|کد مقاله||کد نشریه||سال انتشار||مقاله انگلیسی||ترجمه فارسی||نسخه تمام متن|
|5627334||1406346||2017||7 صفحه PDF||سفارش دهید||دانلود کنید|
- Attentional dysfunction as frequently reported in chronic tinnitus was tested with a P300 novelty task.
- P3a amplitude was significantly lower in tinnitus subjects than in controls.
- Tinnitus is related to a specific impairment in attentional switching to salient events.
ObjectiveTinnitus is an auditory phantom sensation experienced in the absence of a sound source. Cognitive dysfunctions, especially in working memory and attention, are frequently reported to be associated with tinnitus. The aim of this study was to investigate attentional functioning in a group of subjects with chronic tinnitus using ERPs, and in particular the P300 components.MethodsWe studied 20 patients with chronic tinnitus and 20 healthy subjects that performed a P300 Novelty task.ResultsP3a amplitude was significantly lower in tinnitus subjects than in controls. P3a latency was comparable in patients and controls. The P3b parameters were similar in the two groups. N1 latency for all the stimuli was significantly longer in tinnitus subjects than in controls.ConclusionThese results point to a general slowing in early stimulus perception in tinnitus subjects. Moreover, a specific difficulty emerged in attentional switching to unexpected events during an orienting response, probably owing to a dysfunction in the ventral attention network.SignificancePsychophysiological approach reveals selective attentional impairment and could provide useful data for rehabilitative strategies in chronic tinnitus.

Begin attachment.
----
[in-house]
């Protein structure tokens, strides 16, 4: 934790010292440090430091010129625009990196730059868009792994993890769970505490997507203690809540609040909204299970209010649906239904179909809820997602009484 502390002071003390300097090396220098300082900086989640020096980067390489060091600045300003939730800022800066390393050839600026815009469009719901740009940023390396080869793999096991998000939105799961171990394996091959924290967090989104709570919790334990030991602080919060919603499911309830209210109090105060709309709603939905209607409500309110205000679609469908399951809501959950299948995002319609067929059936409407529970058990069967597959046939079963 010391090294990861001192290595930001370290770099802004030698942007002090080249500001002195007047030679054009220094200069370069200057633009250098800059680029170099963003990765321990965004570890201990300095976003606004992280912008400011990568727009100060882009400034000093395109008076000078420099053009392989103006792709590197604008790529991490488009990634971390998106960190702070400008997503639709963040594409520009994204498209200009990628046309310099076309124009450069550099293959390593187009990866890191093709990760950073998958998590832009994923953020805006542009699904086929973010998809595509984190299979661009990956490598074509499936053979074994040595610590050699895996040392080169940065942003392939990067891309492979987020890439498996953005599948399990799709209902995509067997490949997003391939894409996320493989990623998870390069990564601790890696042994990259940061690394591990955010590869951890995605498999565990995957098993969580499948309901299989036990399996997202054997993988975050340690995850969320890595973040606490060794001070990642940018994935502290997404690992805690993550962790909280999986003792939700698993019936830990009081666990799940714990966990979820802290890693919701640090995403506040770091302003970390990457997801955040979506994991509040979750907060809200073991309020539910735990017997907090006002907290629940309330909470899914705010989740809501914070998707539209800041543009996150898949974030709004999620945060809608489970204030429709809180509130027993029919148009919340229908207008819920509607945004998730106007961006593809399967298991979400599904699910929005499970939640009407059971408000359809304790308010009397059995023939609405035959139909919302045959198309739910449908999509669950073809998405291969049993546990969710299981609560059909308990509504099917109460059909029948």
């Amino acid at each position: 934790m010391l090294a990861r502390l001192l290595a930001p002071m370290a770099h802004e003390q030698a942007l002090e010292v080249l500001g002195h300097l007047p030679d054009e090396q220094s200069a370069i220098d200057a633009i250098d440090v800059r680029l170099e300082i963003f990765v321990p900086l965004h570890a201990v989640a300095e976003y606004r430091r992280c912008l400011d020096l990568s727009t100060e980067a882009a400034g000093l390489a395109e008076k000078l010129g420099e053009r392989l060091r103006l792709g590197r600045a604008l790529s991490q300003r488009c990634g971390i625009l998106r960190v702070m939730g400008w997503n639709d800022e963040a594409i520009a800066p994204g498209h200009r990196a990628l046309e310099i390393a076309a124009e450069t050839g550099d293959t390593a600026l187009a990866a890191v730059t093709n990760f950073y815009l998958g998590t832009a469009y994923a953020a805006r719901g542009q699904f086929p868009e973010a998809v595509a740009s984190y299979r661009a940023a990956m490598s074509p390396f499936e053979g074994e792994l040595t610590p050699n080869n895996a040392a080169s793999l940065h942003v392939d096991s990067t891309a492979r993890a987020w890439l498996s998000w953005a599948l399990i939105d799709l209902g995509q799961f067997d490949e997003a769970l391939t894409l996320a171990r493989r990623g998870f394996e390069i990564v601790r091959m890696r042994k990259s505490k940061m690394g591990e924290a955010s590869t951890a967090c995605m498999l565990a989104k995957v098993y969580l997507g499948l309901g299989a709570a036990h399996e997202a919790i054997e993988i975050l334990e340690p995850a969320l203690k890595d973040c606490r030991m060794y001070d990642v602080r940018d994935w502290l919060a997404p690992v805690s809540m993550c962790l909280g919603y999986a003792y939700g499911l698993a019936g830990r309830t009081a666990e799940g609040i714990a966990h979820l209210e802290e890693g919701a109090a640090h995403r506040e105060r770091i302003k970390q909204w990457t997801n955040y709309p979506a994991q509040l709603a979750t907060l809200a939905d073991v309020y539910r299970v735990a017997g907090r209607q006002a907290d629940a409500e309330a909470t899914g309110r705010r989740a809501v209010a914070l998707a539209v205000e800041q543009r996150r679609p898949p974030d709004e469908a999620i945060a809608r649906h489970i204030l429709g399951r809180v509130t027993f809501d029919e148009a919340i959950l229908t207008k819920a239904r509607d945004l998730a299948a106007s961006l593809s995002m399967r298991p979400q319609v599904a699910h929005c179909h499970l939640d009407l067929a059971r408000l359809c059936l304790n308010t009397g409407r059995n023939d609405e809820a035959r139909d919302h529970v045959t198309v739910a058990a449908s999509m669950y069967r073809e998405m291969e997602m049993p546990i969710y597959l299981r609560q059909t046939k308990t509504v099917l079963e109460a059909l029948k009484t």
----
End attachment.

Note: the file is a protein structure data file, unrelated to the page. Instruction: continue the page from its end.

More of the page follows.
Journal: Clinical Neurophysiology - Volume 128, Issue 3, March 2017, Pages 411-417